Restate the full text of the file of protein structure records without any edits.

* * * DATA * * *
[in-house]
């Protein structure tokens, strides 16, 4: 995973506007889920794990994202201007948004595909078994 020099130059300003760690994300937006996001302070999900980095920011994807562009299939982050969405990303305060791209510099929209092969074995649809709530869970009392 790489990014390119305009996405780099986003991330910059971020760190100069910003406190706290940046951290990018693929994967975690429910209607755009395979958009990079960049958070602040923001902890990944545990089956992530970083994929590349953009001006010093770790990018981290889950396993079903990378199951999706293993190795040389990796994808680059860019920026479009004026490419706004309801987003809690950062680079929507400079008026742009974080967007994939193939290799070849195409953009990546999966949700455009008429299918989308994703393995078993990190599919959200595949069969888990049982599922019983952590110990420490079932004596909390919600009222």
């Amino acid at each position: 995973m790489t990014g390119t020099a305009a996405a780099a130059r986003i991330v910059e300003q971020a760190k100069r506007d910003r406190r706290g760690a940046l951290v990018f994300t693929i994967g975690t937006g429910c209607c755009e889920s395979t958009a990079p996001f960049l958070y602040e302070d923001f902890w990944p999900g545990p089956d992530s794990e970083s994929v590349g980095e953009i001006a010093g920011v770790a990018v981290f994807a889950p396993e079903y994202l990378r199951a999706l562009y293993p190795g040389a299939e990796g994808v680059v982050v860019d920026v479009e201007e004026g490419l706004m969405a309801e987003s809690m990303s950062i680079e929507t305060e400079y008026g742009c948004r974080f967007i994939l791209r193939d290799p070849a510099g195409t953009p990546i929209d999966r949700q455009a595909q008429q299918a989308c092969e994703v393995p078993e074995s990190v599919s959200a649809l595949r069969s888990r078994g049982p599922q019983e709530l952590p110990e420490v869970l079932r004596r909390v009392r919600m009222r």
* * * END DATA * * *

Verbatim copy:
[in-house]
């Protein structure tokens, strides 16, 4: 995973506007889920794990994202201007948004595909078994 020099130059300003760690994300937006996001302070999900980095920011994807562009299939982050969405990303305060791209510099929209092969074995649809709530869970009392 790489990014390119305009996405780099986003991330910059971020760190100069910003406190706290940046951290990018693929994967975690429910209607755009395979958009990079960049958070602040923001902890990944545990089956992530970083994929590349953009001006010093770790990018981290889950396993079903990378199951999706293993190795040389990796994808680059860019920026479009004026490419706004309801987003809690950062680079929507400079008026742009974080967007994939193939290799070849195409953009990546999966949700455009008429299918989308994703393995078993990190599919959200595949069969888990049982599922019983952590110990420490079932004596909390919600009222």
């Amino acid at each position: 995973m790489t990014g390119t020099a305009a996405a780099a130059r986003i991330v910059e300003q971020a760190k100069r506007d910003r406190r706290g760690a940046l951290v990018f994300t693929i994967g975690t937006g429910c209607c755009e889920s395979t958009a990079p996001f960049l958070y602040e302070d923001f902890w990944p999900g545990p089956d992530s794990e970083s994929v590349g980095e953009i001006a010093g920011v770790a990018v981290f994807a889950p396993e079903y994202l990378r199951a999706l562009y293993p190795g040389a299939e990796g994808v680059v982050v860019d920026v479009e201007e004026g490419l706004m969405a309801e987003s809690m990303s950062i680079e929507t305060e400079y008026g742009c948004r974080f967007i994939l791209r193939d290799p070849a510099g195409t953009p990546i929209d999966r949700q455009a595909q008429q299918a989308c092969e994703v393995p078993e074995s990190v599919s959200a649809l595949r069969s888990r078994g049982p599922q019983e709530l952590p110990e420490v869970l079932r004596r909390v009392r919600m009222r």